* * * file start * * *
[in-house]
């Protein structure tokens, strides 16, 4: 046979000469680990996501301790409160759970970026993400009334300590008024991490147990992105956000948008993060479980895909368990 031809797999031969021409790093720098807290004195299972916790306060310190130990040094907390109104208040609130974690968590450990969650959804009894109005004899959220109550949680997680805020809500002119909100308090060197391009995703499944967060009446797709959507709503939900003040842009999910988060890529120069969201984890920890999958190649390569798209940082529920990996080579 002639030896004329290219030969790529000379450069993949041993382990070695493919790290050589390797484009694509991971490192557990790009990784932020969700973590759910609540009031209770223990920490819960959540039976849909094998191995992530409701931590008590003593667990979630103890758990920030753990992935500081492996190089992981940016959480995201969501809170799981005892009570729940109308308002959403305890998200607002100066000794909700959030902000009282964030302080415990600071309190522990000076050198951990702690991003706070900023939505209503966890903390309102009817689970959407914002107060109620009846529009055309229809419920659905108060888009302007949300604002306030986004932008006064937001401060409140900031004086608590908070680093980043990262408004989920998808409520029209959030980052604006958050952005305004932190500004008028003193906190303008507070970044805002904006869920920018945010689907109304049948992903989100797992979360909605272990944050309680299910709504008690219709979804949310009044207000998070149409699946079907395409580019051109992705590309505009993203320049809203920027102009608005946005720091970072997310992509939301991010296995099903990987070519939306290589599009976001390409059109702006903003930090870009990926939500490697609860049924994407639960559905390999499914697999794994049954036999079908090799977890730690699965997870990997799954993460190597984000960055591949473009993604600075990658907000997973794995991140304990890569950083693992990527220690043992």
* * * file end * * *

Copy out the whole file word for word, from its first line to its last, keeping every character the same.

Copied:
[in-house]
């Protein structure tokens, strides 16, 4: 046979000469680990996501301790409160759970970026993400009334300590008024991490147990992105956000948008993060479980895909368990 031809797999031969021409790093720098807290004195299972916790306060310190130990040094907390109104208040609130974690968590450990969650959804009894109005004899959220109550949680997680805020809500002119909100308090060197391009995703499944967060009446797709959507709503939900003040842009999910988060890529120069969201984890920890999958190649390569798209940082529920990996080579 002639030896004329290219030969790529000379450069993949041993382990070695493919790290050589390797484009694509991971490192557990790009990784932020969700973590759910609540009031209770223990920490819960959540039976849909094998191995992530409701931590008590003593667990979630103890758990920030753990992935500081492996190089992981940016959480995201969501809170799981005892009570729940109308308002959403305890998200607002100066000794909700959030902000009282964030302080415990600071309190522990000076050198951990702690991003706070900023939505209503966890903390309102009817689970959407914002107060109620009846529009055309229809419920659905108060888009302007949300604002306030986004932008006064937001401060409140900031004086608590908070680093980043990262408004989920998808409520029209959030980052604006958050952005305004932190500004008028003193906190303008507070970044805002904006869920920018945010689907109304049948992903989100797992979360909605272990944050309680299910709504008690219709979804949310009044207000998070149409699946079907395409580019051109992705590309505009993203320049809203920027102009608005946005720091970072997310992509939301991010296995099903990987070519939306290589599009976001390409059109702006903003930090870009990926939500490697609860049924994407639960559905390999499914697999794994049954036999079908090799977890730690699965997870990997799954993460190597984000960055591949473009993604600075990658907000997973794995991140304990890569950083693992990527220690043992």